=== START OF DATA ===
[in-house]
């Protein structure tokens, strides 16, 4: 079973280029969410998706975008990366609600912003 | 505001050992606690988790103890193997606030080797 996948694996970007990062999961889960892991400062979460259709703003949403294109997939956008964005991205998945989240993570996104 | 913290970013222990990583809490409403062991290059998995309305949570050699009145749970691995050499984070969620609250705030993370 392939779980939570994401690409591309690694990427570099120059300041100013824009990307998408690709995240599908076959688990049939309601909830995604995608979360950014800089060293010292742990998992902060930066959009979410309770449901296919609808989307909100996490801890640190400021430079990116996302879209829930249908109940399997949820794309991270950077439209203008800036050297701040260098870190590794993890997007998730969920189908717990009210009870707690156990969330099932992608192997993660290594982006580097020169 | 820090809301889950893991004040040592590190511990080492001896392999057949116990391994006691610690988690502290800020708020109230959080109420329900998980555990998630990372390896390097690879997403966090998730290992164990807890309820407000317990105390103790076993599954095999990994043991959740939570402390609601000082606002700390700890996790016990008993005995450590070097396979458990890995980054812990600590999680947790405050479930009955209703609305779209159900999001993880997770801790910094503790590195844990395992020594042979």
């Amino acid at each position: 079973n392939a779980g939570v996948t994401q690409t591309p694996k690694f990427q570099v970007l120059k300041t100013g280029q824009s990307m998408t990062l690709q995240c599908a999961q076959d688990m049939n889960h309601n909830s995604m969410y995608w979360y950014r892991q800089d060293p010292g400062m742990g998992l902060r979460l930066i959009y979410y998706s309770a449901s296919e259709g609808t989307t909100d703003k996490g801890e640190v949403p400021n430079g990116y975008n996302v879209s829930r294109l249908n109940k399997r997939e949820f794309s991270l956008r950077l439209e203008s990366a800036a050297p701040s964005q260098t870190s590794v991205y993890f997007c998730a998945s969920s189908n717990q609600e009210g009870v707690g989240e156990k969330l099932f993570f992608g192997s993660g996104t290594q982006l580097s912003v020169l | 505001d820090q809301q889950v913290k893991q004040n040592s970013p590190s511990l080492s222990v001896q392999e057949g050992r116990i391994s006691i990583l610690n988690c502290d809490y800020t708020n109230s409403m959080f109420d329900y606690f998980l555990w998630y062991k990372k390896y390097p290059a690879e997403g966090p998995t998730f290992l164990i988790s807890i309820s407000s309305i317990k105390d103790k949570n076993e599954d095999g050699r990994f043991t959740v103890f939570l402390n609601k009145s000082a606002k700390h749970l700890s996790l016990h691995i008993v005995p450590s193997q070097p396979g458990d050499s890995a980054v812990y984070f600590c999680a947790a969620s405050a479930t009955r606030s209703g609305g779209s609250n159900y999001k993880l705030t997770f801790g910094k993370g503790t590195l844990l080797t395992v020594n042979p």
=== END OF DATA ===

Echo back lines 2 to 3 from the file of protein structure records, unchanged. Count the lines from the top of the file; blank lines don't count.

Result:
């Protein structure tokens, strides 16, 4: 079973280029969410998706975008990366609600912003 | 505001050992606690988790103890193997606030080797 996948694996970007990062999961889960892991400062979460259709703003949403294109997939956008964005991205998945989240993570996104 | 913290970013222990990583809490409403062991290059998995309305949570050699009145749970691995050499984070969620609250705030993370 392939779980939570994401690409591309690694990427570099120059300041100013824009990307998408690709995240599908076959688990049939309601909830995604995608979360950014800089060293010292742990998992902060930066959009979410309770449901296919609808989307909100996490801890640190400021430079990116996302879209829930249908109940399997949820794309991270950077439209203008800036050297701040260098870190590794993890997007998730969920189908717990009210009870707690156990969330099932992608192997993660290594982006580097020169 | 820090809301889950893991004040040592590190511990080492001896392999057949116990391994006691610690988690502290800020708020109230959080109420329900998980555990998630990372390896390097690879997403966090998730290992164990807890309820407000317990105390103790076993599954095999990994043991959740939570402390609601000082606002700390700890996790016990008993005995450590070097396979458990890995980054812990600590999680947790405050479930009955209703609305779209159900999001993880997770801790910094503790590195844990395992020594042979």
């Amino acid at each position: 079973n392939a779980g939570v996948t994401q690409t591309p694996k690694f990427q570099v970007l120059k300041t100013g280029q824009s990307m998408t990062l690709q995240c599908a999961q076959d688990m049939n889960h309601n909830s995604m969410y995608w979360y950014r892991q800089d060293p010292g400062m742990g998992l902060r979460l930066i959009y979410y998706s309770a449901s296919e259709g609808t989307t909100d703003k996490g801890e640190v949403p400021n430079g990116y975008n996302v879209s829930r294109l249908n109940k399997r997939e949820f794309s991270l956008r950077l439209e203008s990366a800036a050297p701040s964005q260098t870190s590794v991205y993890f997007c998730a998945s969920s189908n717990q609600e009210g009870v707690g989240e156990k969330l099932f993570f992608g192997s993660g996104t290594q982006l580097s912003v020169l | 505001d820090q809301q889950v913290k893991q004040n040592s970013p590190s511990l080492s222990v001896q392999e057949g050992r116990i391994s006691i990583l610690n988690c502290d809490y800020t708020n109230s409403m959080f109420d329900y606690f998980l555990w998630y062991k990372k390896y390097p290059a690879e997403g966090p998995t998730f290992l164990i988790s807890i309820s407000s309305i317990k105390d103790k949570n076993e599954d095999g050699r990994f043991t959740v103890f939570l402390n609601k009145s000082a606002k700390h749970l700890s996790l016990h691995i008993v005995p450590s193997q070097p396979g458990d050499s890995a980054v812990y984070f600590c999680a947790a969620s405050a479930t009955r606030s209703g609305g779209s609250n159900y999001k993880l705030t997770f801790g910094k993370g503790t590195l844990l080797t395992v020594n042979p």